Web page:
Sermones viginti et unus de peccatis apprime utiles fratris Anthonii Farinerii ordinis minoru[m] excelle[n]tissimi quonda[m] verbi divini declamatoris.  De unoquoq[ue] p[ec]c[a]to tres sermones texens …

(Colophon:) Lyons, Antoine du Ry, 23 November 1518. 

Small 8vo, ff. xlix, [3 (index)]; woodcut device of Simon Vincent to title (showing St Peter and St Paul with the Holy Face of Jesus), woodcut initials; light marginal dampstaining to a few leaves, some small worm holes touching the occasional letter, worm track to rear endpapers; overall very good in eighteenth-century red paste-paper boards, neatly rebacked with mottled calf, gilt spine label laid down (‘Sermon Farine’); early ink inscriptions of Nicolas Chavillot 1697 (title verso) and F. Duperroit (final page).


US $1951€1990

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Sermones viginti et unus de peccatis apprime utiles fratris Anthonii Farinerii ordinis minoru[m] excelle[n]tissimi quonda[m] verbi divini declamatoris.  De unoquoq[ue] p[ec]c[a]to tres sermones texens …

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Rare first edition of this collection of twenty-one sermons on the seven deadly sins by the fiery Franciscan preacher Antoine Farinier.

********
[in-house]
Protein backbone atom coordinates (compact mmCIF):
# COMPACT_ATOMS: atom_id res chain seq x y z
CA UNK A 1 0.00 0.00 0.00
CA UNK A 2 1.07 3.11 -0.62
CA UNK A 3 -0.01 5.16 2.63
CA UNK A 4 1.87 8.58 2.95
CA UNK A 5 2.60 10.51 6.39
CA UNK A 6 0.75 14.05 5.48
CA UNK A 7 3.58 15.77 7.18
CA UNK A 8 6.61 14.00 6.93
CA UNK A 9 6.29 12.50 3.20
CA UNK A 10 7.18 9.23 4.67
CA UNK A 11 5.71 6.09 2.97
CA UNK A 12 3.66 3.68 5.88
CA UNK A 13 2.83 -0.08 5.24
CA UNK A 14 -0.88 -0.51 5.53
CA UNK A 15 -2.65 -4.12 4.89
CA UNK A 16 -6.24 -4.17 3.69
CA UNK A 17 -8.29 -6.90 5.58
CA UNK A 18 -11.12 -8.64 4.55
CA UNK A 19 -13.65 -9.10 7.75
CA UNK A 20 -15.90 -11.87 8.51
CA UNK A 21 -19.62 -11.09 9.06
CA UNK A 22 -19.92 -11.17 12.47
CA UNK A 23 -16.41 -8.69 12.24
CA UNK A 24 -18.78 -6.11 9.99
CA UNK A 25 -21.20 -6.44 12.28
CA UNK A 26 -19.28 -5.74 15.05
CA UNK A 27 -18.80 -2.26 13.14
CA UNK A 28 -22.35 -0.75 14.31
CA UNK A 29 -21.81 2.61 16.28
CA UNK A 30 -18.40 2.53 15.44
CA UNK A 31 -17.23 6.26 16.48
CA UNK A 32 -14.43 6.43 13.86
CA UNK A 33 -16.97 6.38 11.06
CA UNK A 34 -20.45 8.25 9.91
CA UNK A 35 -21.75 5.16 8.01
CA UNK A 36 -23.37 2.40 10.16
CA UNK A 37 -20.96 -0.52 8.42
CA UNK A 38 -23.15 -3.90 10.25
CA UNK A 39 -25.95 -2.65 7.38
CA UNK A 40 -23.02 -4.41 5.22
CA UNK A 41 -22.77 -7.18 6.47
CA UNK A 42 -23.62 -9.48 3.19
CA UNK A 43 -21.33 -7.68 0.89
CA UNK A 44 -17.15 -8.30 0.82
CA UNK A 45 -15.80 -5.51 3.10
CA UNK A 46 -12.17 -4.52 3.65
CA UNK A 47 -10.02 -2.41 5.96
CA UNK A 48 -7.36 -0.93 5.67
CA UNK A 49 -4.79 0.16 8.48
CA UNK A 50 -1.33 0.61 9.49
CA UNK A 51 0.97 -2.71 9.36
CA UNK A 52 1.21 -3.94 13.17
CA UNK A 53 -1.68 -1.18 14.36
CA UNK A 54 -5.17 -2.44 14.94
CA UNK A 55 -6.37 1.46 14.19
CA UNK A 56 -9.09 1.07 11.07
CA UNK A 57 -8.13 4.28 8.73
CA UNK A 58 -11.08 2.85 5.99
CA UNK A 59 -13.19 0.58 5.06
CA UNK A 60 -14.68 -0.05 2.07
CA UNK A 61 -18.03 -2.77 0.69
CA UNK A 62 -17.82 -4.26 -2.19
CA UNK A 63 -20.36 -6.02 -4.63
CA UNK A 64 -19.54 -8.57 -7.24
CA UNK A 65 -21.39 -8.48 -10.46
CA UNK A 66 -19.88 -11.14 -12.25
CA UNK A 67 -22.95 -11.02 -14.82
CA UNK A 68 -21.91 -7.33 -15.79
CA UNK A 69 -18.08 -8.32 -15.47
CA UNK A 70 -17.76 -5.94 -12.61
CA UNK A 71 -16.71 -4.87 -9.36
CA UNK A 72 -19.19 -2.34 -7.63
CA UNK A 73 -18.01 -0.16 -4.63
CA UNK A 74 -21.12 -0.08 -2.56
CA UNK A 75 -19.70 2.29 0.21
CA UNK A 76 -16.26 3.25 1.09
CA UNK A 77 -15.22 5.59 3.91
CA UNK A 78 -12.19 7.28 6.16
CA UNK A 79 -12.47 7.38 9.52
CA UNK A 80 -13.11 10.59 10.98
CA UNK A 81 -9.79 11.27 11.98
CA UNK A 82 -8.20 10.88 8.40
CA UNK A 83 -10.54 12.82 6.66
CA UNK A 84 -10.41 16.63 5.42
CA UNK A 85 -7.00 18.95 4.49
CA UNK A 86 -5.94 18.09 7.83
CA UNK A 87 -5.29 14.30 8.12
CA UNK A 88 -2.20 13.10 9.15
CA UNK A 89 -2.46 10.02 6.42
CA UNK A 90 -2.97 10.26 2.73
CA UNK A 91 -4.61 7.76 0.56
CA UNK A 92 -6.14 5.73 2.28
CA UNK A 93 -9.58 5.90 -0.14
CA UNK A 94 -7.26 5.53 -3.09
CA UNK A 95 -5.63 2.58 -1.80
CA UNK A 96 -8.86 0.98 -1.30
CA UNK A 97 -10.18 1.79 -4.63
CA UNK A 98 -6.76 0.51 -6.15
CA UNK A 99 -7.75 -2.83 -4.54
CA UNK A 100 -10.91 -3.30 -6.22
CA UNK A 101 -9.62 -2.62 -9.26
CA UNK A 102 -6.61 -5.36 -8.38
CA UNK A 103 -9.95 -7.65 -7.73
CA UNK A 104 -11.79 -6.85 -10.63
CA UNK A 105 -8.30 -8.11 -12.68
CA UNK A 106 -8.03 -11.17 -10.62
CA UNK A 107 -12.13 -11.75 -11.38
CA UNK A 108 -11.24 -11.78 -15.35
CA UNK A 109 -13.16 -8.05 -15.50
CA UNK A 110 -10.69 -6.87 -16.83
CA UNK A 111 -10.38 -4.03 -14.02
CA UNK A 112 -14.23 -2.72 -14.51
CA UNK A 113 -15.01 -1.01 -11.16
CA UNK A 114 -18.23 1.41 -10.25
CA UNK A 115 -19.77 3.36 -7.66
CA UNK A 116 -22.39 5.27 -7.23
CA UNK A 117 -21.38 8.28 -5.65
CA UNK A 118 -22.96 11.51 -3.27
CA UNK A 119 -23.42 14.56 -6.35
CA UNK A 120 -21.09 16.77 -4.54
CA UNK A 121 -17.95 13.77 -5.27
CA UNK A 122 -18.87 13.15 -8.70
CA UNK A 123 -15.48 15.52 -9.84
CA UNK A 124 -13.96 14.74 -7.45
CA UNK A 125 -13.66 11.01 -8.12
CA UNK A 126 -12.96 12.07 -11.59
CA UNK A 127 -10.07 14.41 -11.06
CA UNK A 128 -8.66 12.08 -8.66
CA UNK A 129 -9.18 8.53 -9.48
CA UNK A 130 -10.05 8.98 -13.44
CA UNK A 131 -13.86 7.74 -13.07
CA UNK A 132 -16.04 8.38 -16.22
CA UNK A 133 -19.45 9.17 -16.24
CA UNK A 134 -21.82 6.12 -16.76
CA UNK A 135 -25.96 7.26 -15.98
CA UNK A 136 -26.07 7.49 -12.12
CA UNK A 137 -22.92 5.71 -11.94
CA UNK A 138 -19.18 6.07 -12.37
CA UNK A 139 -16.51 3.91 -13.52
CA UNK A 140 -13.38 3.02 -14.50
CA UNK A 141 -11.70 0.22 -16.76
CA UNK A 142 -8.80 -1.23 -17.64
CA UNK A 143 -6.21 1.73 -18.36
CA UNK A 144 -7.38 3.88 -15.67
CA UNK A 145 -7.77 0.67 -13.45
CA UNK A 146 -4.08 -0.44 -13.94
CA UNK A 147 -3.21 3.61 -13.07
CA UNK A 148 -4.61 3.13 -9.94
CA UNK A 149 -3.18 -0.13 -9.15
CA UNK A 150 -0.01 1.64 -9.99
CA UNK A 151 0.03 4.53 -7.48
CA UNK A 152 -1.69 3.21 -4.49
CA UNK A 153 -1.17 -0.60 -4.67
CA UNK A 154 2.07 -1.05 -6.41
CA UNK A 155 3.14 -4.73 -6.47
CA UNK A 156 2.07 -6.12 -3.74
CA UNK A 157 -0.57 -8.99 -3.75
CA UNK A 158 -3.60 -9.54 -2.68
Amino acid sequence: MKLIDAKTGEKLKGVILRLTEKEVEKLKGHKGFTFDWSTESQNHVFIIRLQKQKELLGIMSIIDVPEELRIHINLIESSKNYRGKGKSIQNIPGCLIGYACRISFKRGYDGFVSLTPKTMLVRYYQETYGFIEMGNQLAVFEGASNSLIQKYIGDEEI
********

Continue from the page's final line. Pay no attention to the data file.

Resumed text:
Farinier’s provocative preaching to the Parisian populace caused Louis XI to banish him from France in 1487, prompting ‘great dismay among the crowds who had been coming to hear him’, who accompanied him out of the capital with ‘sighing and shrieking’ (L. Taylor, Soldiers of Christ (OUP, 1992) p. 36).  Farinier subsequently went on a pilgrimage to the Holy Land and participated in the defence of Rhodes against the Ottoman siege of 1480, dying shortly thereafter. 

Gathered here are three sermons each on the sins of pride, envy, wrath, sloth, greed, gluttony, and lust, detailing their various ‘branches’ and remedies against them.  Farinier gives considerable attention to sexual matters, including adultery, sex within the clergy, rape, sodomy, incest, and prostitution.  Prostitutes should, he argues, wear special clothing to distinguish them from honest women, and stick to certain quarters under the surveillance of the police.  ‘There are two types of brothel,’ he writes, ‘secret brothels in which bad women linger among the honest, which in no way should be tolerated … the second type is a public brothel where disreputable women are tolerated by the law to avoid worse evils such as sodomy … And they should wear some public sign so that recognised by all they might be avoided.  In the statutes of Sabaudia it is ordained that they wear two horns on their head, one palm in length, just like beasts’ (ff. 37v-38r). 

Provenance: inscription to verso of title, ‘Hic liber praedicationum attinet ad me Nicolaum Chauillot 1697’.  An earlier inscription to the final page promises wine to whoever finds and returns the book to its owner: ‘Ce present liure est a moy qui suis soubz signe qui le trouvera qui le me rende et je payre voulontier le vin F. Duperroit’. 

French Books III & IV 70276; Gültlingen III, p. 177:7.  No copies traced in the UK.  OCLC records only one copy in the US, at the University of Illinois. 

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